The rise in value of Iceland’s currency has slowed the country’s annual inflation rate.
According to figures released by Statistics Iceland, inflation in the North Atlantic country dropped to 4.1 percent from 4.6 percent between July and August, alongside a 0.2 per cent decrease in consumer prices.
The news comes just a week after Sedlabanki – Iceland’s central bank – said it would be leaving its 5.75 percent interest rate unchanged after five rises in just a year’s time. Officials from Sedlabanki are looking to achieve an inflation rate of 2.5 percent by 2015, with the largest drop coming between 2013 and 2014.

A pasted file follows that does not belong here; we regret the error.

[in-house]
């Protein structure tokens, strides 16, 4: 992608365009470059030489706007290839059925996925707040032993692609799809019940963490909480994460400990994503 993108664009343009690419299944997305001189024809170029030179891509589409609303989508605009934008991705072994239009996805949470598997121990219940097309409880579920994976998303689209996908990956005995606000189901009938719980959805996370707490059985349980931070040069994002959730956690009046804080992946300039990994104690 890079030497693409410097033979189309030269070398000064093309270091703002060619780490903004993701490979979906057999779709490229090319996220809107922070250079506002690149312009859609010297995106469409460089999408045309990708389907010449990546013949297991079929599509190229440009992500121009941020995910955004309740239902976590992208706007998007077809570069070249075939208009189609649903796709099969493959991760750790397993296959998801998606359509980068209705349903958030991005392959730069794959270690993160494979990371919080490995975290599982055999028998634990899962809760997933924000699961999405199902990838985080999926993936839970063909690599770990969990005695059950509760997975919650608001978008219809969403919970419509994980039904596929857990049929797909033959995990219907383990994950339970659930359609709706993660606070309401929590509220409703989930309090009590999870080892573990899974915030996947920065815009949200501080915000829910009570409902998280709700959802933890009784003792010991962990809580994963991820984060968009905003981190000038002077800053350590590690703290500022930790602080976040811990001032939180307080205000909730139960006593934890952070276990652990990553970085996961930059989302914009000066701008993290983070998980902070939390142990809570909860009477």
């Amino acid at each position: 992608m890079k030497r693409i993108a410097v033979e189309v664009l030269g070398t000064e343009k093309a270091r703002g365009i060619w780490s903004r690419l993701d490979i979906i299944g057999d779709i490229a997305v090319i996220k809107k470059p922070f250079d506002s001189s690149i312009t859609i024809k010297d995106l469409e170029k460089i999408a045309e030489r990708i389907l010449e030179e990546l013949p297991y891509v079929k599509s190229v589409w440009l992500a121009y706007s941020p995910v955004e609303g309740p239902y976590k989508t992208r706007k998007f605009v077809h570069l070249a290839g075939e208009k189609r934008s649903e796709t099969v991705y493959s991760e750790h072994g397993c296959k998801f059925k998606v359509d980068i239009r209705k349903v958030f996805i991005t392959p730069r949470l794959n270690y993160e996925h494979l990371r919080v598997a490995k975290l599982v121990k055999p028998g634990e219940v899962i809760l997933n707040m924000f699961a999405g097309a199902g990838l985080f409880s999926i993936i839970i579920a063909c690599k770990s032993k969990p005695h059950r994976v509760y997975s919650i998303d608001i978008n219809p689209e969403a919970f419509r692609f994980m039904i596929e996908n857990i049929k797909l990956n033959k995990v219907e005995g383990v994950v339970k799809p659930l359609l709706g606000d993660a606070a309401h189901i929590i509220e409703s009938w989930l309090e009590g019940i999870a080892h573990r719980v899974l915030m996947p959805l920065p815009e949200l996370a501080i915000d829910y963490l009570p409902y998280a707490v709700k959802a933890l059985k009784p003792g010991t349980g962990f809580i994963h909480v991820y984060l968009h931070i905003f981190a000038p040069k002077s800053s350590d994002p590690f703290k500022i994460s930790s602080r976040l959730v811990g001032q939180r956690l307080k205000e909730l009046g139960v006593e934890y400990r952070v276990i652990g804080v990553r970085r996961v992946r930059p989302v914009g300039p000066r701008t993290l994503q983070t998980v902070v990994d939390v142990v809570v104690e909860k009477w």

A statement released by the bank on 22 August said, “The inflation outlook for the next two years has improved since the Monetary Policy Committee’s last meeting, although inflation is not expected to reach the bank’s inflation target until the end of the period.”
Meanwhile, Arion Banki HF researcher Asdis Kristjansdottir told clients prior to the announcement, “In the short term, matters have certainly improved but the flip side is that the winter could turn out to be more challenging as the current krona exchange rate can’t be maintained, unless the central bank and the government can, through craftiness, prevent the krona from weakening,” Bloomberg reports.